So many guests responded favourably to an invitation to a Liberation Day reception at the Russian Embassy in Oslo on Friday that they literally had to line up to get in. Far from boycotting the event, because of heightened tensions between Norway and Russia, the hundreds of diplomats, business associates and even the mayor of Oslo seemed keen on maintaining friendly relations.
The tremendous response to the embassy’s invitation actually worried the ambassador, who told newsinenglish.no that if the weather hadn’t cooperated, he didn’t think everyone would have fit inside the embassy’s reception rooms. Instead, the recent rain let up and guests could also mill about outdoors on the embassy’s terrace, and even partake of refreshments offered in a tent in the garden.
Russian Ambassador Vyacheslav Pavlovskiy welcomed everyone personally and then, in some prepared remarks, recalled how important it was that soldiers of the former Soviet Union and allies at the time like England and the US “fought side by side” to win the war “against fascism” in 1945. “We will never forget that horrible war, we will always remember the bravery,” Pavlovskiy said, noting that the Soviet Union “paid a very high price” with nearly 27 million Russians killed, two-thirds of them civilians. “We managed to overcome differences” at the time, Pavlovskiy said of the allied effort. “Today we face multiple serious challenges,” he said, and can only succeed “if we unite.” In his audience were the ambassadors of countries including Germany, the UK, the Netherlands, Iraq, Argentina and Brazil.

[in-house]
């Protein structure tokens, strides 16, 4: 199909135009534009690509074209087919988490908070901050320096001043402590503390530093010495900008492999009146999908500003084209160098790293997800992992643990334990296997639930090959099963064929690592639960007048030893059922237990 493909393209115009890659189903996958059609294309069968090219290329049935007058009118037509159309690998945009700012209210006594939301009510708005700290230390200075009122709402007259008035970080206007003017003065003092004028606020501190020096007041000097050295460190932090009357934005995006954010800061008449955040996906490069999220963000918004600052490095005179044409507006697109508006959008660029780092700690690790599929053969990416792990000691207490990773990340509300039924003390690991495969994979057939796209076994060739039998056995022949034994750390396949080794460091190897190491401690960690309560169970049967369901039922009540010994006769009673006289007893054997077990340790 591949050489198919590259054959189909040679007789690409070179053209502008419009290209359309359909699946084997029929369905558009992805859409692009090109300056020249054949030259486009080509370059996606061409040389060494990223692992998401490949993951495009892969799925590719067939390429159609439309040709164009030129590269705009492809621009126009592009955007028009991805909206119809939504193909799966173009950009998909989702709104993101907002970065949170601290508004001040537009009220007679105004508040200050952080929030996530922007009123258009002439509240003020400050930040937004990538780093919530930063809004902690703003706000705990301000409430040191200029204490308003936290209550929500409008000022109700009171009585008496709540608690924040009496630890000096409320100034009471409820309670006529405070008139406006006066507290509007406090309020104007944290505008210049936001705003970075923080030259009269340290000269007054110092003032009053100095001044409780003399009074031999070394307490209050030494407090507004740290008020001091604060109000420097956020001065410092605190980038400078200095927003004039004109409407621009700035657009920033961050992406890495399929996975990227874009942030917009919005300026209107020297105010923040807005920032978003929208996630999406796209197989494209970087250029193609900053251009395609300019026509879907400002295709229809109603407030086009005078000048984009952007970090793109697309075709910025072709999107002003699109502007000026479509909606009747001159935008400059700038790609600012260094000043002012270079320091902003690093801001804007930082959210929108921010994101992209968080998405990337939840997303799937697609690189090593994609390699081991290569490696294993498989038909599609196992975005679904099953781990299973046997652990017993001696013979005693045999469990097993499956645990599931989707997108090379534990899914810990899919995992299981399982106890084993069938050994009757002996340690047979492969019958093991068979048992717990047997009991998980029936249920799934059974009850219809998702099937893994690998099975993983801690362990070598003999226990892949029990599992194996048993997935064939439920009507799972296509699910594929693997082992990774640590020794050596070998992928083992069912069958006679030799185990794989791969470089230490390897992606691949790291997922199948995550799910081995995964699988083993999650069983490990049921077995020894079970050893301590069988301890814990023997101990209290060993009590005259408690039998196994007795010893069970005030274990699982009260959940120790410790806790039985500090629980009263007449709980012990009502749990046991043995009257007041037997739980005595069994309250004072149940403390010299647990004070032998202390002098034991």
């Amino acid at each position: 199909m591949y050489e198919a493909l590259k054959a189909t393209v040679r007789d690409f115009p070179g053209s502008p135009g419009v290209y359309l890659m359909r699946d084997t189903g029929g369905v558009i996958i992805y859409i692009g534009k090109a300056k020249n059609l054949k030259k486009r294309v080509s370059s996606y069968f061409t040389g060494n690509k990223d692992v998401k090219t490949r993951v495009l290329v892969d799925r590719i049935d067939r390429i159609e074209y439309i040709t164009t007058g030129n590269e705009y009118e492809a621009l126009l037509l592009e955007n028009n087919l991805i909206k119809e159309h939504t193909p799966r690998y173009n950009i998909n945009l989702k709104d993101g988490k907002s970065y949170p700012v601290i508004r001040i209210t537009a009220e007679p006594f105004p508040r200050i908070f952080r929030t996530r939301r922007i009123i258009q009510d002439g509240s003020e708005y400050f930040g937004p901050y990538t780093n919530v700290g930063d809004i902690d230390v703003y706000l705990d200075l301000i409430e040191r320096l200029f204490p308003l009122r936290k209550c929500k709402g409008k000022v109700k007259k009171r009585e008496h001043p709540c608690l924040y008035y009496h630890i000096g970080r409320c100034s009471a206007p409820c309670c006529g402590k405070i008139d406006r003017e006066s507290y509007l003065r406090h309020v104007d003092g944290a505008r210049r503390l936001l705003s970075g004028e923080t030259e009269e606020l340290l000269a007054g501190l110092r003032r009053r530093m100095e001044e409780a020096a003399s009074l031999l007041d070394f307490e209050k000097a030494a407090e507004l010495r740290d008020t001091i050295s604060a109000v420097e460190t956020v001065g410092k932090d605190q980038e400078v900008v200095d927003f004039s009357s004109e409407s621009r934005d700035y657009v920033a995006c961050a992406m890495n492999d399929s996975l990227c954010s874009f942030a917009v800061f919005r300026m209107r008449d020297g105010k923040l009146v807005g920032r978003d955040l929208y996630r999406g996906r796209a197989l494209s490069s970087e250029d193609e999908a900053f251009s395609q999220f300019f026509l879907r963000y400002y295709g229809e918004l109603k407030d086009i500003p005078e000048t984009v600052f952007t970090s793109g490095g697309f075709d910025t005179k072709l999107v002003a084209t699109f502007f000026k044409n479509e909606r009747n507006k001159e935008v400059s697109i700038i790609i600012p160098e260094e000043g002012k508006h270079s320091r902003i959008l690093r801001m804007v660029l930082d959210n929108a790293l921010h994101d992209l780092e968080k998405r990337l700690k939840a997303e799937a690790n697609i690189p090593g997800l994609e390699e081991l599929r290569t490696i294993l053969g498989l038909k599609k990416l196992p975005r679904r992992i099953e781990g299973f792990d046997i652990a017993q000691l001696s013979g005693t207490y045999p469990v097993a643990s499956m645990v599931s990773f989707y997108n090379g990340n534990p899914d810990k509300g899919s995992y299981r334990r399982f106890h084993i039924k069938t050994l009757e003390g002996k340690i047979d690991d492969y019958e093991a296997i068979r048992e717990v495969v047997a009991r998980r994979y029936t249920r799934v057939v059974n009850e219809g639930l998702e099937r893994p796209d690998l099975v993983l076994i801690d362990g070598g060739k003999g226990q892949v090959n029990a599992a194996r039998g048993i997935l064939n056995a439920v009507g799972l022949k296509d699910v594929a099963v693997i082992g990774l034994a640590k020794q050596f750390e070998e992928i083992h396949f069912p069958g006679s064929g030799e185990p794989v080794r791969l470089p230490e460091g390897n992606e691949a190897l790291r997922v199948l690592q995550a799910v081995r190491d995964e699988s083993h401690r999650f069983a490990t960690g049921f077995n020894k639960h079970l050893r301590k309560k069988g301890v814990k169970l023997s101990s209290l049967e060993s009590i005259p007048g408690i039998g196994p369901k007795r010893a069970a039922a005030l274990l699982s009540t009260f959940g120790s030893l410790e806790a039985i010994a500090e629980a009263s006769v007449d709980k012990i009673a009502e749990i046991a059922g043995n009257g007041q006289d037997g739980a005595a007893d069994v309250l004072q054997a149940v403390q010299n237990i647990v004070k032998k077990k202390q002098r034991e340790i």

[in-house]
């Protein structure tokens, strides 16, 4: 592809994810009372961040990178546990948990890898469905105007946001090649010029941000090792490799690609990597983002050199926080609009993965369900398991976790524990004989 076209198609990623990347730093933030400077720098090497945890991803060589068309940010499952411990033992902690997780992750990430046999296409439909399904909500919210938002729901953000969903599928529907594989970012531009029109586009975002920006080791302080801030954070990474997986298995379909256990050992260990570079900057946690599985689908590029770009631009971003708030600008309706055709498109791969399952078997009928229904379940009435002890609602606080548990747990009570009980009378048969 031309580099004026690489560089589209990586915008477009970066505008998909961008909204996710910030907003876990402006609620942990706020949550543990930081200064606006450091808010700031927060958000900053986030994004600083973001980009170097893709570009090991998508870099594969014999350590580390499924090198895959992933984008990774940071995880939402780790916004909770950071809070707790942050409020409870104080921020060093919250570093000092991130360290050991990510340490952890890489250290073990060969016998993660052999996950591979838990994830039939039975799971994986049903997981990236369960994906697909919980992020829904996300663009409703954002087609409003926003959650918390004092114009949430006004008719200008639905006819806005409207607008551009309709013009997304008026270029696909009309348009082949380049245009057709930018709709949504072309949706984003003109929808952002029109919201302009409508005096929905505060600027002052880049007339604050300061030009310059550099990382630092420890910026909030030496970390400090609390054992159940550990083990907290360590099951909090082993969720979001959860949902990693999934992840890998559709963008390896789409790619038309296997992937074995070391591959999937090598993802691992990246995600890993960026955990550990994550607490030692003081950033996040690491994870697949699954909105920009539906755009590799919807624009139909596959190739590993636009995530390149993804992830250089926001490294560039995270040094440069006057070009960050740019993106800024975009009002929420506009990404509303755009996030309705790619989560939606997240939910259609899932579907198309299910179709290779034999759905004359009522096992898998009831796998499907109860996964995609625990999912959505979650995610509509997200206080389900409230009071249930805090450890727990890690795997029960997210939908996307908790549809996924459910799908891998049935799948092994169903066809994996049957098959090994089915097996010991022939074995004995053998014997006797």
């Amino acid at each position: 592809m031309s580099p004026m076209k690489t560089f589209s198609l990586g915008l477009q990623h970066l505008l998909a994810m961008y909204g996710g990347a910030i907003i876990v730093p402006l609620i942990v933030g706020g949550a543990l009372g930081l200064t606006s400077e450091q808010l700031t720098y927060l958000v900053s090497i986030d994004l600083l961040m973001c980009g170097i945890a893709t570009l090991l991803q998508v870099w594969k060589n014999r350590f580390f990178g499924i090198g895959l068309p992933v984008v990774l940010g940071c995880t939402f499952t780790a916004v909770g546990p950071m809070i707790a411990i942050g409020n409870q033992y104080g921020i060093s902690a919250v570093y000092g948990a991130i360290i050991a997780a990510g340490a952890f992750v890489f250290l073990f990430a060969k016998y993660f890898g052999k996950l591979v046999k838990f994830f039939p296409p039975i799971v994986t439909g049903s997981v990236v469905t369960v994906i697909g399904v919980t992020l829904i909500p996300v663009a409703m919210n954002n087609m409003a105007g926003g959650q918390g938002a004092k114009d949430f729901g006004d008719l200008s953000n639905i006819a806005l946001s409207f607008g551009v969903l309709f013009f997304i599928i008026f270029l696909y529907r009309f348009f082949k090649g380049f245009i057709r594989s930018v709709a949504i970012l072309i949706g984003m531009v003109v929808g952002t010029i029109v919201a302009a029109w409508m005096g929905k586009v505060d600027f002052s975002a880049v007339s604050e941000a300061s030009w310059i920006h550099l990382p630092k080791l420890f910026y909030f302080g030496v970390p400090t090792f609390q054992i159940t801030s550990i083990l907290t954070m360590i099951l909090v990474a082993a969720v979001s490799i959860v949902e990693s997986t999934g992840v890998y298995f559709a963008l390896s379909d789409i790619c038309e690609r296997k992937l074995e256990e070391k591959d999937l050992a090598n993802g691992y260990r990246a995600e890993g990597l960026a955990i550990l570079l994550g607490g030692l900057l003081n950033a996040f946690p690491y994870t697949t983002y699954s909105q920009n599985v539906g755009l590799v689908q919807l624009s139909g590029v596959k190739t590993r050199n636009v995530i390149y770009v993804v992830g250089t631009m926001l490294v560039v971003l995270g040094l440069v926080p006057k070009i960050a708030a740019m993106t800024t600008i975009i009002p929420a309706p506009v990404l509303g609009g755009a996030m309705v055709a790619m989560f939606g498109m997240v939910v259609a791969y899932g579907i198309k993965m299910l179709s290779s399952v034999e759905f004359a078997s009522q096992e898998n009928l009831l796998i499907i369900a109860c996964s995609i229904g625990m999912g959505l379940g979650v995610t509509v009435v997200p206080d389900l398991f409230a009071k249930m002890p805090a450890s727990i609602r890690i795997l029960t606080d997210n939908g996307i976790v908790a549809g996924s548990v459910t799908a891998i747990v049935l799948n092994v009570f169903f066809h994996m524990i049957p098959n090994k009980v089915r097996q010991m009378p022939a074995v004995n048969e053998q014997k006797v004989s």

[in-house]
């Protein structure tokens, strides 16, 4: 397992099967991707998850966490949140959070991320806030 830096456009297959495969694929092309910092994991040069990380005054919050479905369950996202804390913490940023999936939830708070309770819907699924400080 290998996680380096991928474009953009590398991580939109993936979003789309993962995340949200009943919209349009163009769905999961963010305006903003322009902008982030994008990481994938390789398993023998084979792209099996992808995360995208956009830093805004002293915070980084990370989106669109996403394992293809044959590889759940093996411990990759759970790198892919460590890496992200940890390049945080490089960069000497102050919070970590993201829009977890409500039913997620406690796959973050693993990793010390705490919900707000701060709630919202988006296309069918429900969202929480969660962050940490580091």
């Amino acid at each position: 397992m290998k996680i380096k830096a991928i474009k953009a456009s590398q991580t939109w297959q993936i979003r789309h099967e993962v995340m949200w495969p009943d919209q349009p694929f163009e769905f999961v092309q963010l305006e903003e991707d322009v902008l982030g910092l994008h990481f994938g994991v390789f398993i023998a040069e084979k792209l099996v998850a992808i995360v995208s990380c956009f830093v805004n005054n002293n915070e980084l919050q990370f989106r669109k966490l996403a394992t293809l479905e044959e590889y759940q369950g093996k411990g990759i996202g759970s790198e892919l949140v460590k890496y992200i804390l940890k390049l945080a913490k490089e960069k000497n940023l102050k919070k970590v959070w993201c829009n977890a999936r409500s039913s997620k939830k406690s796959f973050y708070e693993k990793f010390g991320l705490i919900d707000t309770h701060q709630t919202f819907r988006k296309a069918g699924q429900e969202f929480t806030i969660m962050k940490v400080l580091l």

Pavlovskiy also awarded medals to three World War II veterans, and thanked Norwegian authorities for taking care of the graves of Soviet prisoners of war killed in Norway after being forced into slave labour by Nazi German occupiers. The day before, Soviet soldiers’ graves in Norway were visited and decorated in Oslo, Stavanger, Kristiansand, Bergen and many communities around the country.
Months of political tension between Norway and Russia, since the latter’s controversial annexation of Crimea last year, were also set aside when Bård Glad Pedersen, a state secretary in Norway’s foreign ministry, addressed the roughly 400 guests at the embassy. He also stressed how Russia and Norway stood together to defeat a common enemy 70 years ago and vowed that “we will never forget the contribution of the Soviet soldiers. Our countries have lived together as good neighbours for more than 1,000 years,” Pedersen said, adding that the “fellowship between our countries … is highly valued.”
The two-hour reception at the Russian Embassy was a welcome interlude after months of tension, climaxed when Pavlovskiy himself was summoned by Foreign Minister Børge Brende to explain why a top Russian politician had violated Norway’s sanctions against Russia by stopping over on Svalbard last month. Pavolovskiy called the Norwegian response an “overreaction.” On Friday, ruffled feathers seemed to be smoothed over, and then the guests converged on the buffet table.
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